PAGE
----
18. @PforL Mike: I hope you aren’t making financial wagers on the vaccine question because there are already at least 2 candidates that have demonstrated at least neutralizing antibody responses and 1 of those has also demonstrated a T-cell response in humans. The latter of those has also demonstrated immunity in resus monkeys.

    Obviously the length of immunity is still a question, but even 6 months would go a very long way toward protection and “herd immunity.”

  19. You need to investigate before advising: ” The advisability of medical evacuation insurance coverage may be greater and certainly more top of mind.” Many, if not all, of these companies will not evacuate a subscriber for COVID-19 related problems.

  20. Thank you for an excellent post gleff. I am amazed at the paucity of accurate information by some who have written responses.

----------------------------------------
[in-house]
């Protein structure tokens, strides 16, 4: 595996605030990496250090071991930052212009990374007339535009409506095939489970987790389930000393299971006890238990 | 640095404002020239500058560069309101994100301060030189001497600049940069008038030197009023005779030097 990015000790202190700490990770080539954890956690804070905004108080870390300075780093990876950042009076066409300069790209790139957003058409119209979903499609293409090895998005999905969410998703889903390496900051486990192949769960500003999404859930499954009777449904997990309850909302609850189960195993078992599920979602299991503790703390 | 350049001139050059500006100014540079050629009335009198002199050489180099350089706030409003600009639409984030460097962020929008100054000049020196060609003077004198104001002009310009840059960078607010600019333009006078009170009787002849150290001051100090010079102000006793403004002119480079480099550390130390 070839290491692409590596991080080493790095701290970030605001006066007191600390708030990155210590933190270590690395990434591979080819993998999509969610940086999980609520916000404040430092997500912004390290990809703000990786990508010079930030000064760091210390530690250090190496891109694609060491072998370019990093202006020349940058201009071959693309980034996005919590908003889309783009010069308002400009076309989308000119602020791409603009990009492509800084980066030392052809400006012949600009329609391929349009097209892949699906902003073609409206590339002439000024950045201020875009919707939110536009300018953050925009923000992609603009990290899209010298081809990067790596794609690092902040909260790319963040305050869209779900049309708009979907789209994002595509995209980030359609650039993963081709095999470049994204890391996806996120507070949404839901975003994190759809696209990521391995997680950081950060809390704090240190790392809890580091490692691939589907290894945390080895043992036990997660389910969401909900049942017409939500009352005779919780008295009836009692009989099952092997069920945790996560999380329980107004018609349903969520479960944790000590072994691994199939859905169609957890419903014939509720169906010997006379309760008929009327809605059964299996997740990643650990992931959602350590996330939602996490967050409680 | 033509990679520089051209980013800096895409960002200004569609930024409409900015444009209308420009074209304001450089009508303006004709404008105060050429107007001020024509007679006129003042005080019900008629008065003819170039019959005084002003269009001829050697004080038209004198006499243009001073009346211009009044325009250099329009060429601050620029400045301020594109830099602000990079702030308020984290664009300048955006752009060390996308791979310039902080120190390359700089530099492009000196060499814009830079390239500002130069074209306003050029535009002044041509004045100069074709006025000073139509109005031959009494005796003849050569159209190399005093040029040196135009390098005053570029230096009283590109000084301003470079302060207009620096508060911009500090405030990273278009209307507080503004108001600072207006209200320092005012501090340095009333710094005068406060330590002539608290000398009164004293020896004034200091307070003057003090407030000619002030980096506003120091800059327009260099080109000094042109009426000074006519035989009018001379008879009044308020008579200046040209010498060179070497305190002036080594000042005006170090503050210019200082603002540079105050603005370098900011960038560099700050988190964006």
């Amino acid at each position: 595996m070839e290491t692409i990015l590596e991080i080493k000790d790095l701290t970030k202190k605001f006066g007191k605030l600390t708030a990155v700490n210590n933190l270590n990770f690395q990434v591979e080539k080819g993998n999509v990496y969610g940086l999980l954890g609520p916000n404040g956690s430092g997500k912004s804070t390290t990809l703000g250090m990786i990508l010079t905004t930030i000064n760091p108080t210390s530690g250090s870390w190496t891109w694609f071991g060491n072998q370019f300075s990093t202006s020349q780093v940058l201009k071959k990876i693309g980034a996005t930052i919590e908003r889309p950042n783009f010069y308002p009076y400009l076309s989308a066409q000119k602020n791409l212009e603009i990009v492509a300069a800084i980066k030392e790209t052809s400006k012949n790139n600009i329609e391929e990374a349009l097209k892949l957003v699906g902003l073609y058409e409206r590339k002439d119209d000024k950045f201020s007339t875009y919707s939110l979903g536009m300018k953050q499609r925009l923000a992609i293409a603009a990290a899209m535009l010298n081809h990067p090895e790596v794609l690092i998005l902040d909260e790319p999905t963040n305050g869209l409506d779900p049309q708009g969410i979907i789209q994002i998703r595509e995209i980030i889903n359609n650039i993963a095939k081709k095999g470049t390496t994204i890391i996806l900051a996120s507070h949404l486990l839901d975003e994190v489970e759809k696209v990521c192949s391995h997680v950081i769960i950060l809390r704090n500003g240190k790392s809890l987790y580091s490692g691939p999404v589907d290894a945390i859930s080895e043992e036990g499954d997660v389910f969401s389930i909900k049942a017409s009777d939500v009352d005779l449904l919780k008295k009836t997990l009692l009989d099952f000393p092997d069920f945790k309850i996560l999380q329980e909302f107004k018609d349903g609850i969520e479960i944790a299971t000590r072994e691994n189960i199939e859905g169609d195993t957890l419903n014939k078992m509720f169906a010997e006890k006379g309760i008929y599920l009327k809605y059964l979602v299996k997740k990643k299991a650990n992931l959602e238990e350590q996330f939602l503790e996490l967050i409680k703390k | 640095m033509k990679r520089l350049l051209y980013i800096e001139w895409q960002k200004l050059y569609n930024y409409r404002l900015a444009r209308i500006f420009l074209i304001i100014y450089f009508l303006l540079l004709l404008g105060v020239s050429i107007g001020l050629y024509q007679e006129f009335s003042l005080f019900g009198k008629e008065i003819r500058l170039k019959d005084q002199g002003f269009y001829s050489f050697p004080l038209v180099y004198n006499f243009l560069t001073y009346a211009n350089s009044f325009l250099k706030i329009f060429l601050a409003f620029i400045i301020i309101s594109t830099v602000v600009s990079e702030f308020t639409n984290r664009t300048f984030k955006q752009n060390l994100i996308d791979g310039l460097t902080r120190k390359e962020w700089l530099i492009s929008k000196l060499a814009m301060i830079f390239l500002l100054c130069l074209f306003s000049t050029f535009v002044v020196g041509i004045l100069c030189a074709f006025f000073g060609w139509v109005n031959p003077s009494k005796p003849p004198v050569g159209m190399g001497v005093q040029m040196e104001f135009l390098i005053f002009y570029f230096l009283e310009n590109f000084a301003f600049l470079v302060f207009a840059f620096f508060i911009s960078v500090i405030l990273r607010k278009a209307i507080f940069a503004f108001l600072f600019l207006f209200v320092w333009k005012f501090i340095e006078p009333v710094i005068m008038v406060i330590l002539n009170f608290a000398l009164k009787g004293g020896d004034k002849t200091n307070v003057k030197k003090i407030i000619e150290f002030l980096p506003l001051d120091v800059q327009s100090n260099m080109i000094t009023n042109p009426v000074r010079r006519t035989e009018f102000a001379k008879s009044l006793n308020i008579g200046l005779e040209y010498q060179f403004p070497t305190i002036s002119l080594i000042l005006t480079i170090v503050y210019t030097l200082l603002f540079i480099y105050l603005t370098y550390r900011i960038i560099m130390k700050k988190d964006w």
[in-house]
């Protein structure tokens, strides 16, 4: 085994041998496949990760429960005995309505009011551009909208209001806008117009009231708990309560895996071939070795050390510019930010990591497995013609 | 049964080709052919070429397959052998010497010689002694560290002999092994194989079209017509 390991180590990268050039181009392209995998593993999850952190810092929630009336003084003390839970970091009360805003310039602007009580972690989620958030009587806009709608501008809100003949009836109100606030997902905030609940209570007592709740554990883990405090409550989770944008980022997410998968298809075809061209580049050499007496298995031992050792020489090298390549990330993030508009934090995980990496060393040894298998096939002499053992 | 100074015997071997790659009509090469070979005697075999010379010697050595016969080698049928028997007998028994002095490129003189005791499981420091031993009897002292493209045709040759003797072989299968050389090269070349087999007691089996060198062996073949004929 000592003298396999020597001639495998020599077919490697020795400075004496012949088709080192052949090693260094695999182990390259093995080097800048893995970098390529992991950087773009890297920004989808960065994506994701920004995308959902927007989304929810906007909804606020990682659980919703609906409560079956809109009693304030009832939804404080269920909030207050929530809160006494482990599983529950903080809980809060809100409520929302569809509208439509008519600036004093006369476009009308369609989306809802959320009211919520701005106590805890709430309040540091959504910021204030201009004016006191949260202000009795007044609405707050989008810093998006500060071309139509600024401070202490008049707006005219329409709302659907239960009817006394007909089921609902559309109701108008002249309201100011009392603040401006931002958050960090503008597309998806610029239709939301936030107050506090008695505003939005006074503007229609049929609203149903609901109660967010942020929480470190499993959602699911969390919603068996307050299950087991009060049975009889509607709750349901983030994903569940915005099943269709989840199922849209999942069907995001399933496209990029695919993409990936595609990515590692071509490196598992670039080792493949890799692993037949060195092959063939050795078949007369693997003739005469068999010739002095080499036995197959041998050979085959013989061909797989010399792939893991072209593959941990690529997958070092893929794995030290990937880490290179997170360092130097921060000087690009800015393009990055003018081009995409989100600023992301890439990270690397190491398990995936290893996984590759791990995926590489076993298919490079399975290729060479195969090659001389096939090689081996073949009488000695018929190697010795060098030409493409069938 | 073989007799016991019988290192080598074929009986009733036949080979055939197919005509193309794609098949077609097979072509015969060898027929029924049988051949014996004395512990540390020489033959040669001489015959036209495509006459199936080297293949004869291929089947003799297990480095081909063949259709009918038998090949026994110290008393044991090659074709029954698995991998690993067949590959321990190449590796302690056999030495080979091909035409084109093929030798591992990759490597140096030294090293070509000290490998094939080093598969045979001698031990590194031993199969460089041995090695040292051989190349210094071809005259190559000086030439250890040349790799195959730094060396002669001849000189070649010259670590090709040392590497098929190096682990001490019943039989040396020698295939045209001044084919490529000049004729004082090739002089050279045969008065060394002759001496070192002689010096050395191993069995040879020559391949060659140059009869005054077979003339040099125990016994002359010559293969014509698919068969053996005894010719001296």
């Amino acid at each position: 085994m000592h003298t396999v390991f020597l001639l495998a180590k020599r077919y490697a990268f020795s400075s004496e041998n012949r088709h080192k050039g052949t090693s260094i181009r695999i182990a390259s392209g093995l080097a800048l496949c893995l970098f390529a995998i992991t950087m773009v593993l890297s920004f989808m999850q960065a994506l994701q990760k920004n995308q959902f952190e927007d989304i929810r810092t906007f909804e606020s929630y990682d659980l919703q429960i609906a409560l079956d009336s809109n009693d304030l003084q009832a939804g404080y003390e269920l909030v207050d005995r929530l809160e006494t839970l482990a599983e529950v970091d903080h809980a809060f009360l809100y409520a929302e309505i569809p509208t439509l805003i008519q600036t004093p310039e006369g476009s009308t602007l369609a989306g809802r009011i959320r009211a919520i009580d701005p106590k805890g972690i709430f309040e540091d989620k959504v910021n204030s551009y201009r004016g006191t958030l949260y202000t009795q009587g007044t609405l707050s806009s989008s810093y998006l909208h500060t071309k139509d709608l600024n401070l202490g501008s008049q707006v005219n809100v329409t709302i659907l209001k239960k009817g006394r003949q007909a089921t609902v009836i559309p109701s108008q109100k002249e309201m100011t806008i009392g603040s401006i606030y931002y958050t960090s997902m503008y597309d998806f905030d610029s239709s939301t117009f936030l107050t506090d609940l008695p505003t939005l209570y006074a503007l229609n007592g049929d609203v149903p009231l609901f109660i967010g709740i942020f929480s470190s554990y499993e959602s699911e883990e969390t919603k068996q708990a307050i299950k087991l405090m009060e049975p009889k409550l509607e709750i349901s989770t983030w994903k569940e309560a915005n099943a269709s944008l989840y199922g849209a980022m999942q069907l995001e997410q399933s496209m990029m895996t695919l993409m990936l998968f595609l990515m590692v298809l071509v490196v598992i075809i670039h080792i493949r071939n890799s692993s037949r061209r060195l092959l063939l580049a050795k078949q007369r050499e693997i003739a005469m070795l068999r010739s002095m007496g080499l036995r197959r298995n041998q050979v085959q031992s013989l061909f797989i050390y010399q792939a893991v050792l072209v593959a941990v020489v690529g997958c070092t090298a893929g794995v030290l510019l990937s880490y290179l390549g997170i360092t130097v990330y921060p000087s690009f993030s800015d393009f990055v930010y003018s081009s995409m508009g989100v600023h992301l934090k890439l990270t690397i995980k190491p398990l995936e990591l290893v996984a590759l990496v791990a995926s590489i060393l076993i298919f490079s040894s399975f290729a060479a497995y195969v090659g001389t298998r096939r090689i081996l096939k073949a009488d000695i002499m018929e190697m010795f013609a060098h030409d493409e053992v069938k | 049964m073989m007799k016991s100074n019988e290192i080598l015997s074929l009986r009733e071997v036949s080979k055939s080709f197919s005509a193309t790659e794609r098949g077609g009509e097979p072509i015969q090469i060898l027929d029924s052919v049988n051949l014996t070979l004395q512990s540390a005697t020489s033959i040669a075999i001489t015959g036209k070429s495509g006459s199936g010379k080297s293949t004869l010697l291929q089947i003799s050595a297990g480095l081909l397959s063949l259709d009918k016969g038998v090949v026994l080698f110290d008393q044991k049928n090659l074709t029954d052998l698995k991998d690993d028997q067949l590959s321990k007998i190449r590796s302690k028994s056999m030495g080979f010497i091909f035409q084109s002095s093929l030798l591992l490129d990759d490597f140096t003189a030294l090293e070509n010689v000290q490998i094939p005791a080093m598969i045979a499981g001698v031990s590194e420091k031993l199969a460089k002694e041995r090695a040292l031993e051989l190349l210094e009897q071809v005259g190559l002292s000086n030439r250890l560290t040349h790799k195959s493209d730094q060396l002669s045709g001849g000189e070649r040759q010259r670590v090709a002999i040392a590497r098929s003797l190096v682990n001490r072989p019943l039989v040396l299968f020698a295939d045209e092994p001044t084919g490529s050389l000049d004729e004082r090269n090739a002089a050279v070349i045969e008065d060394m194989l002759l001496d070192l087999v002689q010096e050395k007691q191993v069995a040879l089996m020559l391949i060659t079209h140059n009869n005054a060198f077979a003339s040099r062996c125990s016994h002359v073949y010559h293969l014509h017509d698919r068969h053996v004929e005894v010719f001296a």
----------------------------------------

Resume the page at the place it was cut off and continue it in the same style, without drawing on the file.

And I appreciate the thoughtfulness of others who have written, such as Walter who says “a vaccine alone might not make travel normal; but it is going to most probably be part of whatever the new normal is. Even if there are few regional vaccines of some limited effectiveness and acceptance, it may be necessary to partake if you want to visit this or that part of the world.” Also, I agree with Autolycus who says “I understand your pessimism, but it’s worth noting that both major SARS viruses and the very similar MERS virus mutate far less frequently than the corona viruses that cause many “common cold” infections. Also, not all common cold viruses are coronaviruses. There’s some reason to worry that immunity from a SARS-CoV2 vaccine will not be long-lasting like vaccines for polio or even tetanus, but if it’s good for at least 6 months to a year and that can be “renewed” with a booster, we can eliminate or reduce severity of a huge portion of infections. Conceptually, there is nothing that makes it impossible to create a vaccine for specific viruses that cause the common cold. There’s just not enough benefit to it to justify the cost, especially when there are so many virus types and strains.”